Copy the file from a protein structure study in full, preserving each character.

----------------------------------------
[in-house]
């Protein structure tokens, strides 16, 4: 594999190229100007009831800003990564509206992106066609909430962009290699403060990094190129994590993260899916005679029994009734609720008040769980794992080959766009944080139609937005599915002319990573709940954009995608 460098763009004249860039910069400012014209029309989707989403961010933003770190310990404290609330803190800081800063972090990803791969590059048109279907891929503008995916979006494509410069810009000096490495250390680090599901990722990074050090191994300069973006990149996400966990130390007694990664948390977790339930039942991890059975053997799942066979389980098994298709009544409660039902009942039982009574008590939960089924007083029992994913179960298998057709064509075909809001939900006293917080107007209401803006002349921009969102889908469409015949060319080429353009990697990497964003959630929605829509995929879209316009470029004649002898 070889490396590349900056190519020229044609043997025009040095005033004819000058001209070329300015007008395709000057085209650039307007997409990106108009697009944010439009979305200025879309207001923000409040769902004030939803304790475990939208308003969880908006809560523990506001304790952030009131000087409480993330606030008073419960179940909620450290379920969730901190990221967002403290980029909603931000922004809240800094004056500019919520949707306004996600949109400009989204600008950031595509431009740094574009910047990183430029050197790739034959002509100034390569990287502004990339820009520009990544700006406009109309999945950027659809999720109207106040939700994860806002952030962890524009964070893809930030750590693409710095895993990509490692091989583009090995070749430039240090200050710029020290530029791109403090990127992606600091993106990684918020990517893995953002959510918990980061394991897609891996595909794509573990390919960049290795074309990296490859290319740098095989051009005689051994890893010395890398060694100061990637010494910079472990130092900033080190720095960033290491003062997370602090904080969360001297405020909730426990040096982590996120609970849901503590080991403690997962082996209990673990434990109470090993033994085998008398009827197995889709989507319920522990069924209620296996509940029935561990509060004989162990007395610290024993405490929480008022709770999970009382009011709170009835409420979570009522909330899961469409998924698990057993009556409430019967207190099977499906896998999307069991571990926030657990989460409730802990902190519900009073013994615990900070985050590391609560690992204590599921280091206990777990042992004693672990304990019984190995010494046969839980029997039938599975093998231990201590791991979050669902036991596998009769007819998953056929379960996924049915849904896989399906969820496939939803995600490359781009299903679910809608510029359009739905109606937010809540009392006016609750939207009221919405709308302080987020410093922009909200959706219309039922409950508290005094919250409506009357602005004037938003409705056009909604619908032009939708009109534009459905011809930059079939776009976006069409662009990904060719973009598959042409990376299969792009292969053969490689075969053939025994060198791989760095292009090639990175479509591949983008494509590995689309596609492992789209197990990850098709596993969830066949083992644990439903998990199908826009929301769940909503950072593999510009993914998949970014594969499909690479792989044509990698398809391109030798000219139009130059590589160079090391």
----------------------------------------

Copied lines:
[in-house]
């Protein structure tokens, strides 16, 4: 594999190229100007009831800003990564509206992106066609909430962009290699403060990094190129994590993260899916005679029994009734609720008040769980794992080959766009944080139609937005599915002319990573709940954009995608 460098763009004249860039910069400012014209029309989707989403961010933003770190310990404290609330803190800081800063972090990803791969590059048109279907891929503008995916979006494509410069810009000096490495250390680090599901990722990074050090191994300069973006990149996400966990130390007694990664948390977790339930039942991890059975053997799942066979389980098994298709009544409660039902009942039982009574008590939960089924007083029992994913179960298998057709064509075909809001939900006293917080107007209401803006002349921009969102889908469409015949060319080429353009990697990497964003959630929605829509995929879209316009470029004649002898 070889490396590349900056190519020229044609043997025009040095005033004819000058001209070329300015007008395709000057085209650039307007997409990106108009697009944010439009979305200025879309207001923000409040769902004030939803304790475990939208308003969880908006809560523990506001304790952030009131000087409480993330606030008073419960179940909620450290379920969730901190990221967002403290980029909603931000922004809240800094004056500019919520949707306004996600949109400009989204600008950031595509431009740094574009910047990183430029050197790739034959002509100034390569990287502004990339820009520009990544700006406009109309999945950027659809999720109207106040939700994860806002952030962890524009964070893809930030750590693409710095895993990509490692091989583009090995070749430039240090200050710029020290530029791109403090990127992606600091993106990684918020990517893995953002959510918990980061394991897609891996595909794509573990390919960049290795074309990296490859290319740098095989051009005689051994890893010395890398060694100061990637010494910079472990130092900033080190720095960033290491003062997370602090904080969360001297405020909730426990040096982590996120609970849901503590080991403690997962082996209990673990434990109470090993033994085998008398009827197995889709989507319920522990069924209620296996509940029935561990509060004989162990007395610290024993405490929480008022709770999970009382009011709170009835409420979570009522909330899961469409998924698990057993009556409430019967207190099977499906896998999307069991571990926030657990989460409730802990902190519900009073013994615990900070985050590391609560690992204590599921280091206990777990042992004693672990304990019984190995010494046969839980029997039938599975093998231990201590791991979050669902036991596998009769007819998953056929379960996924049915849904896989399906969820496939939803995600490359781009299903679910809608510029359009739905109606937010809540009392006016609750939207009221919405709308302080987020410093922009909200959706219309039922409950508290005094919250409506009357602005004037938003409705056009909604619908032009939708009109534009459905011809930059079939776009976006069409662009990904060719973009598959042409990376299969792009292969053969490689075969053939025994060198791989760095292009090639990175479509591949983008494509590995689309596609492992789209197990990850098709596993969830066949083992644990439903998990199908826009929301769940909503950072593999510009993914998949970014594969499909690479792989044509990698398809391109030798000219139009130059590589160079090391």